Significantly, Cardinal Grech said: “With the appointment of Sr Nathalie Becquart, and the possibility that she can participate with the right to vote, a door has been open. We will then see what other steps could be taken in the future.” This suggests that the possibility of giving women a vote in future synods is under consideration. It is something that has been requested for some time, including by several cardinals, bishops and other synod participants.
Cardinal Grech added, “The appointment of Sr Nathalie Becquart as Under-secretary will thus help us to remember in a concrete way that on this synodal way the voice of the People of God has a specific place and that it is fundamental to find ways to encourage the effective participation of all the baptized along this way.”
“This perspective has characterized the way in which Pope Francis has interpreted the Synod in his entire pontificate,” he said.
Commenting on the appointment of Father Luis Marín de San Martín, the cardinal said, “He has a vast experience in accompanying communities in decision-making processes and his knowledge of the Second Vatican Council will be precious so that the roots of the synodal way remain always present.”
“With the appointment of Sr Nathalie Becquart, and the possibility that she will participate with the right to vote, a door has been open. We will then see what other steps could be taken in the future.”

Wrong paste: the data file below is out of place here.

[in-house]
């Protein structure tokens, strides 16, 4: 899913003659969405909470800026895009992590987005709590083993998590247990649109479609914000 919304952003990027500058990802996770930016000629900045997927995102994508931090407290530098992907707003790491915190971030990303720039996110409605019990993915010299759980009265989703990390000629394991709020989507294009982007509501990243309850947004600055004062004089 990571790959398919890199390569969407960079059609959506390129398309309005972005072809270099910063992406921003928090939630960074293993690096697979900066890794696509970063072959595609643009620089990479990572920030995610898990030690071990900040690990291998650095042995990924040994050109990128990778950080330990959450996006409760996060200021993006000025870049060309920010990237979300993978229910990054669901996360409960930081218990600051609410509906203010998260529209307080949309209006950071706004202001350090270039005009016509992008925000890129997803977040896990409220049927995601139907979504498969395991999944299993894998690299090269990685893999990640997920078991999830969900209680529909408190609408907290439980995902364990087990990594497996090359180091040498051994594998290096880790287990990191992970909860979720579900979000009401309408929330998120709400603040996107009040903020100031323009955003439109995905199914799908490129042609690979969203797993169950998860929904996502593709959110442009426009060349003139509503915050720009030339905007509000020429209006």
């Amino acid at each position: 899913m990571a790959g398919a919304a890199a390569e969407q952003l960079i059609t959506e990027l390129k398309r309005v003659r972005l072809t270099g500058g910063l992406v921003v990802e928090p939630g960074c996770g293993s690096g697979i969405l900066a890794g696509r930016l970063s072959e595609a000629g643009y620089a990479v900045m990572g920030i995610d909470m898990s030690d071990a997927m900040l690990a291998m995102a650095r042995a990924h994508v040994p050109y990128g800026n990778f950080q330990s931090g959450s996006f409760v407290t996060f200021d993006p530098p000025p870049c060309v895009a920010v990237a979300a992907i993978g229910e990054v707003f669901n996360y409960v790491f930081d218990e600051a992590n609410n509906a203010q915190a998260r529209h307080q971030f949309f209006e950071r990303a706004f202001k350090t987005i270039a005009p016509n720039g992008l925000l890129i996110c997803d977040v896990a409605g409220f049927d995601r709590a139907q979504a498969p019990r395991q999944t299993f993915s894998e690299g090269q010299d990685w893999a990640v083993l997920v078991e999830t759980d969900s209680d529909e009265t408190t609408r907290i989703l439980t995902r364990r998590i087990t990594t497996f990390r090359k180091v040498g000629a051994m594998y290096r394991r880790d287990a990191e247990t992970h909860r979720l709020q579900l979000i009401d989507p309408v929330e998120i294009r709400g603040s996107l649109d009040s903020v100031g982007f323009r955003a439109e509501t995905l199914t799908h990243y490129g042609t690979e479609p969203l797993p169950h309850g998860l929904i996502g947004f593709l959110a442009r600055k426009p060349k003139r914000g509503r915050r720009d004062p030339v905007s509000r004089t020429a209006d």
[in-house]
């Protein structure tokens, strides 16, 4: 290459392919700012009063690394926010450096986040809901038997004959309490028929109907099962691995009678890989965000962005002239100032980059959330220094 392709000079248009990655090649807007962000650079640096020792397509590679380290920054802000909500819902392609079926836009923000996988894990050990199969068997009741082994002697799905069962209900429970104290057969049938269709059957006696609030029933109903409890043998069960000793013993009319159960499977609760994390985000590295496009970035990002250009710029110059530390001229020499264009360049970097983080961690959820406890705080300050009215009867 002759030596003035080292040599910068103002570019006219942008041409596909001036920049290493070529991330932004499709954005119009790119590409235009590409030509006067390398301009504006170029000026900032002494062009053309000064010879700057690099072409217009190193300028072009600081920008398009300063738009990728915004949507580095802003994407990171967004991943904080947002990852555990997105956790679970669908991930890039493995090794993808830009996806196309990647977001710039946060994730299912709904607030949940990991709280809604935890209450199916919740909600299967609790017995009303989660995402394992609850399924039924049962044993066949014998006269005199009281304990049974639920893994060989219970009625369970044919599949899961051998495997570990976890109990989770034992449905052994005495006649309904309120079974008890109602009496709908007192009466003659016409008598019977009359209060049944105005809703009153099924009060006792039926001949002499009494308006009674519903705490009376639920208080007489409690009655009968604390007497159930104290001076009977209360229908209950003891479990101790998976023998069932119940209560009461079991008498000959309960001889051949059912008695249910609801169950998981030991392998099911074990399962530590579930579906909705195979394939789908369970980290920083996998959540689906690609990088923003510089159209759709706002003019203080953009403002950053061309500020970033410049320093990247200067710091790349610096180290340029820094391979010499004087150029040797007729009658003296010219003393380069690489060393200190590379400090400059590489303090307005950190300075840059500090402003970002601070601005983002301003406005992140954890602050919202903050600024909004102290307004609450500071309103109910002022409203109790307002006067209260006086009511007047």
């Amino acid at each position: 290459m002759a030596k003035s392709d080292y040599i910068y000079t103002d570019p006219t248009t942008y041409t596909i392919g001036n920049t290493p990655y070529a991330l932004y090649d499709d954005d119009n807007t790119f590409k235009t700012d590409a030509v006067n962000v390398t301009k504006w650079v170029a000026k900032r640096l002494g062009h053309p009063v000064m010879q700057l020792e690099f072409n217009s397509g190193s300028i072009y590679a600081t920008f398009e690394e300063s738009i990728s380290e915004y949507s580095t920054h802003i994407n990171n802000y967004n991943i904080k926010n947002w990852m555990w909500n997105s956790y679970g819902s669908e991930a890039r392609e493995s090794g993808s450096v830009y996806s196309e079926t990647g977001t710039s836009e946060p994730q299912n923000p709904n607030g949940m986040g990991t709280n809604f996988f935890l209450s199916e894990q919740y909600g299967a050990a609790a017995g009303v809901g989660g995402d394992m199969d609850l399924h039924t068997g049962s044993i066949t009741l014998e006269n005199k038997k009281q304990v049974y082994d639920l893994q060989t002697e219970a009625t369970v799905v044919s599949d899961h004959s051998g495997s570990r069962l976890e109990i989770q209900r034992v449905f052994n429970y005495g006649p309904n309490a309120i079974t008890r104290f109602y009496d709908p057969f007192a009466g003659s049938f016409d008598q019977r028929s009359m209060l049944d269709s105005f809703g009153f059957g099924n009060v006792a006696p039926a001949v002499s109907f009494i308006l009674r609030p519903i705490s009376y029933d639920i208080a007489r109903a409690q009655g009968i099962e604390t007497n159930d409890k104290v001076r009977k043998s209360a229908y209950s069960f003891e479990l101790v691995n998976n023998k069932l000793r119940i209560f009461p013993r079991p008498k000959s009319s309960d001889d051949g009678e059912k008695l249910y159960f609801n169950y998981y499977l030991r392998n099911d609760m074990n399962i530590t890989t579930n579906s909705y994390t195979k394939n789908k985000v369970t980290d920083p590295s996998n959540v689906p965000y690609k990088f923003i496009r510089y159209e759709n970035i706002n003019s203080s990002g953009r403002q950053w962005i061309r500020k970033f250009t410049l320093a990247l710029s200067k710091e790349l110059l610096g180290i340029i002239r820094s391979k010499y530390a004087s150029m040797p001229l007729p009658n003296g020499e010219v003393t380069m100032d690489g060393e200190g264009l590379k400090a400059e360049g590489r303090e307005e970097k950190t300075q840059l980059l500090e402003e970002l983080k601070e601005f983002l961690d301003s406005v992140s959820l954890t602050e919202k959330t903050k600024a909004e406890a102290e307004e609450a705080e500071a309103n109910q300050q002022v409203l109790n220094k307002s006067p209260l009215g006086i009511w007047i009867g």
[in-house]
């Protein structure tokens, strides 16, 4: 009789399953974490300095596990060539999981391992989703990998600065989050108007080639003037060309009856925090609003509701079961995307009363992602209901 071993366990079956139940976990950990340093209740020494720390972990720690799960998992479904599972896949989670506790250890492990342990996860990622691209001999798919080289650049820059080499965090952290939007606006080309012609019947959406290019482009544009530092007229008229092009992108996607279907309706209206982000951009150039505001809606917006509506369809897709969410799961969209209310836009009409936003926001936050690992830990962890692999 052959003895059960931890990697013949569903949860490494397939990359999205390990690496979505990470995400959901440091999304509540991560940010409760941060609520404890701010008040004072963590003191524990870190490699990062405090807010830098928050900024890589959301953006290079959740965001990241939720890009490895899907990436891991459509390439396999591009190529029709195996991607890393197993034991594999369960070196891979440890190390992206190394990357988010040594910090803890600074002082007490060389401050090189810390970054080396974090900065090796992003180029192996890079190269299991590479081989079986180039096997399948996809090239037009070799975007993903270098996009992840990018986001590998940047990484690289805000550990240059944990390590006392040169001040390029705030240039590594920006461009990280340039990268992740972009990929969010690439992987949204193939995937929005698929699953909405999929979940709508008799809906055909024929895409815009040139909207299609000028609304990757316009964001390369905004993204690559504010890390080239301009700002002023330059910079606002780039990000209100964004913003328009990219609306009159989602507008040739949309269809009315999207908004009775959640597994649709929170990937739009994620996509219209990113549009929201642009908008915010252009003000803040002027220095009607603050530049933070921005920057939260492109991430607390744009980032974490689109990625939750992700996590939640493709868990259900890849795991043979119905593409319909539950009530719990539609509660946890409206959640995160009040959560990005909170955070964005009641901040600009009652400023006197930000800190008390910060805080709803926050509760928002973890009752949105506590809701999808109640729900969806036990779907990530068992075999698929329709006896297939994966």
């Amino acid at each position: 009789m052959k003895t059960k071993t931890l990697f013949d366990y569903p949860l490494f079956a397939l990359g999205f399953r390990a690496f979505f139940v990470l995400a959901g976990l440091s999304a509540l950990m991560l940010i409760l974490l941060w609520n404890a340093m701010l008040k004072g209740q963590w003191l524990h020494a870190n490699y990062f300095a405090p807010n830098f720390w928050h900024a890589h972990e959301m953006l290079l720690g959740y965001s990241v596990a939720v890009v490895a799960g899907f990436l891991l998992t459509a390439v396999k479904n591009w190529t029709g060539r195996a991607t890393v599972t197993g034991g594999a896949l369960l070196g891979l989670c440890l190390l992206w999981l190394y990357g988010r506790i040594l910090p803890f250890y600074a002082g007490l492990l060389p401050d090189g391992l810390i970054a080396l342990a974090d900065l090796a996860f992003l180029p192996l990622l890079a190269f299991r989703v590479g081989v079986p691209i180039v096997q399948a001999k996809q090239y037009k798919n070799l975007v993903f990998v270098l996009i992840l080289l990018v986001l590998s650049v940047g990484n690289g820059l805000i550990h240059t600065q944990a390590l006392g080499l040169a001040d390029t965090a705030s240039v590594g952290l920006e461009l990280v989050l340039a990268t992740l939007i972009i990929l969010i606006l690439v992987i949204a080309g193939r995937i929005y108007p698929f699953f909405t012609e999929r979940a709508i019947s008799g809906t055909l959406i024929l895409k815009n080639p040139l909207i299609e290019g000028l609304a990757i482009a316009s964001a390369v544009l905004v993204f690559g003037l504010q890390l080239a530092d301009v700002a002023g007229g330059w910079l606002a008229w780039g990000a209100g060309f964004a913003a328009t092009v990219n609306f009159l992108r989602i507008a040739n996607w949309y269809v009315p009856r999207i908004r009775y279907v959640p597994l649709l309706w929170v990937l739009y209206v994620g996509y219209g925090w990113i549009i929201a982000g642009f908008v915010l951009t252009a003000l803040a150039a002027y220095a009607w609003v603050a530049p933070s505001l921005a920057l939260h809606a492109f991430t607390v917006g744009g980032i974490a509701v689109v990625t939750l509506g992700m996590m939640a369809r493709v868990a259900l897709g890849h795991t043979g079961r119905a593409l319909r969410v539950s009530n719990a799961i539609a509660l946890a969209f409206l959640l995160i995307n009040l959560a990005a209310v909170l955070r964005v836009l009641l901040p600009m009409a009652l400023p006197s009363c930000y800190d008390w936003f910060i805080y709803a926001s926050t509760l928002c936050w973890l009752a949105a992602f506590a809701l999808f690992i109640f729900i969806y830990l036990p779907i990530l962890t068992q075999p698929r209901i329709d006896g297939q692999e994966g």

“The fact that both under-secretaries are religious, each one having matured in a specific spirituality, says how important it is that the synodal Church take into consideration the various charisms present in the Church as well,” Cardinal Grech said. In addition, he said, “these appointments highlight the importance that the journey of a synodal Church be accompanied by a group that works together: the structure and the way the General Secretariat works must itself be synodal! Working together as a team allows the laity greater participation within the dynamics of responsibility.”
The cardinal drew attention to the fact that “synodality” is the theme for the next synod of bishops, which will be held in October 2022.
Both new appointees have impressive curriculum vitae as outlined by Vatican Media.